Chapter 1 the communication tradition


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Chapter 1 the communication tradition

  1. 1. The Communication Tradition Week One: Chapter One
  2. 2. Chapter One Objectives:• Identify the four periods of rhetorical study• Describe the way in which scholars viewed communication in the classical period• Describe the five canons of rhetoric• Explain the major characteristics of communication study during the medieval period and the Renaissance• Outline rhetorical study during the modern period• Distinguish between humanistic and scientific approaches to communication study
  3. 3. The Four Periods of Rhetorical StudyThe Classical Period The Medieval Period (500BC – 400CE) (400 – 1600)
  4. 4. The Four Periods of Rhetorical StudyThe Modern Period The Contemporary (1600 – 1900) Period (1900 – )
  5. 5. The Classical Period:• This period arose with Greek democracy• The main idea was that public communication was an important tool for problem solving.• This period saw the development of the first Communication Model “The Five Canons of Rhetoric”• Famous Rhetorics included Plato, Socrates, Aristotle, Cicero and Quintilian.
  6. 6. The Five Canons of Rhetoric:1. Invention: what can be said about a certain topic and finding arguments that the audience can understand. The major speech occasions were forensic, deliberative and ceremonial. Modes of proof were ethos, pathos and logos.2. Style: select and arrange the wording of the message carefully. Language should be clear lively and appropriate to the audience.
  7. 7. The Five Canons of Rhetoric:3. Arrangement: arrange one‟s ideas for maximum impact (e.g. Introduction, body and conclusion). A speech must end with a summary and conclusion. Order would depend on the audience.4. Memory: find a way to keep the message firmly in mind. Also find ways to make speech material memorable, such as novelty.5. Delivery: present the speech in a natural varied and appropriate way. Voice should convey interest and emotion. Include gesture.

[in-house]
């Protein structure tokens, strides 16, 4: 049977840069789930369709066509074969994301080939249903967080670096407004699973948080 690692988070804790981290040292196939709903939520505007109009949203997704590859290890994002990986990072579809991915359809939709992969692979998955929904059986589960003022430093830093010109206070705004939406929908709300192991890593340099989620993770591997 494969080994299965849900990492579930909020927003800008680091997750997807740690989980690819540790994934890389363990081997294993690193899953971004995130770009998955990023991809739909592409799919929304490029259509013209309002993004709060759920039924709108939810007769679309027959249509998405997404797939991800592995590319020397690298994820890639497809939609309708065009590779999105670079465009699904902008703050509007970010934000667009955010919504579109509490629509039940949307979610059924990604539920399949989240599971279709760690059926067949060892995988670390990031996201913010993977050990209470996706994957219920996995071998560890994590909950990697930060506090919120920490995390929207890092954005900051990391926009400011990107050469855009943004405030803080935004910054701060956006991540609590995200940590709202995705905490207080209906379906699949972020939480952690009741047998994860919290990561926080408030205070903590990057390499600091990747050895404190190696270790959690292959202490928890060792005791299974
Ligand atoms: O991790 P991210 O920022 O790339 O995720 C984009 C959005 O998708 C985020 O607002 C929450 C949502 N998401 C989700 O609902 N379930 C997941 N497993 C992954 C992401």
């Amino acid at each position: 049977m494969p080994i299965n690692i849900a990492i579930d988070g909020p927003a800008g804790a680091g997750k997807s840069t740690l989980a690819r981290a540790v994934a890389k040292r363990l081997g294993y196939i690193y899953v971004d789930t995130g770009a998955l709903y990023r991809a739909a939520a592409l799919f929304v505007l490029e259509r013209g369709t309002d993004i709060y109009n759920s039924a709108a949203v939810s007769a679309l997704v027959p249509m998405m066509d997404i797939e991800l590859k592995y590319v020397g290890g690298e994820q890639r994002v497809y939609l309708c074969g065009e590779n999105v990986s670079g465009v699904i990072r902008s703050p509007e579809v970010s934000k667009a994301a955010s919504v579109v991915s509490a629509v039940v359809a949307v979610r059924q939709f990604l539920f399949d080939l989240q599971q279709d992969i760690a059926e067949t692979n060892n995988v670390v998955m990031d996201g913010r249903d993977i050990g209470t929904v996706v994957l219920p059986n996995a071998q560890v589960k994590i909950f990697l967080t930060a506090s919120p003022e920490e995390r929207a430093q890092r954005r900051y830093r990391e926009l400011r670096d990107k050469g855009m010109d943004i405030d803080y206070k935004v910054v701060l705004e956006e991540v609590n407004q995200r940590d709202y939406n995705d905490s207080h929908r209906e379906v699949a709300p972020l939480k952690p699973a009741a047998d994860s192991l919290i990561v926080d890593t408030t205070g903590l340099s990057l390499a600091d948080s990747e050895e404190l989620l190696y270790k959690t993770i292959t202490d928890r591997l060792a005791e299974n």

8. 8. WORD MEANINGForensic pertaining to, connected with, or used in courts of law or public discussion and debate. Adapted or suited to argumentation; rhetorical.Deliberative having to do with policy; dealing with the wisdom and expediency of a proposal: a deliberative speech.Epideictic (Ceremonial) designed to display something, esp the skill of the speaker in rhetoricEthos the fundamental character or spirit of a culture; the underlying sentiment that informs the beliefs, customs, or practices of a group or society; dominant assumptions of a people or period: In the Greek ethos the individual was highly valued.Pathos the quality or power in an actual life experience or in literature, music, speech, or other forms of expression, of evoking a feeling of pity or compassion.Logos the rational principle that governs and develops the universe.
  9. 9. The Medieval Period:• This period arose with the rise of monolithic Christianity. Rhetoric became second to theology.• The main idea was an emphasis on letters and preaching, with the focus being prescriptive not theoretical. The emphasis was also on embellishing and amplifying rhetorical style.• Famous Rhetorics included Augustine, Cassiodorus, John of Salisbury and Erasmus.
  10. 10. WORD MEANINGMonolithic characterized by massiveness, total uniformity, rigidity, invulnerability, .Theology the field of study and analysis that treats of God and of Gods attributes and relations to the universe; study of divine things or religious truth; divinity.Prescriptive that prescribes; giving directions or injunctions:Embellishing to enhance (a statement or narrative) with fictitious additions.
  11. 11. The Modern Period:• This period focused on public rhetoric and developing public policy.• There was more importance being placed on writing as books and newspapers were becoming more available.• Modern rhetoric followed four paths.• Famous Rhetorics included Francis Bacon, Rene Descartes, John Locke, Fenelon, Lord Kames, George Campbell, Joseph Priestly and Thomas DeQuincey.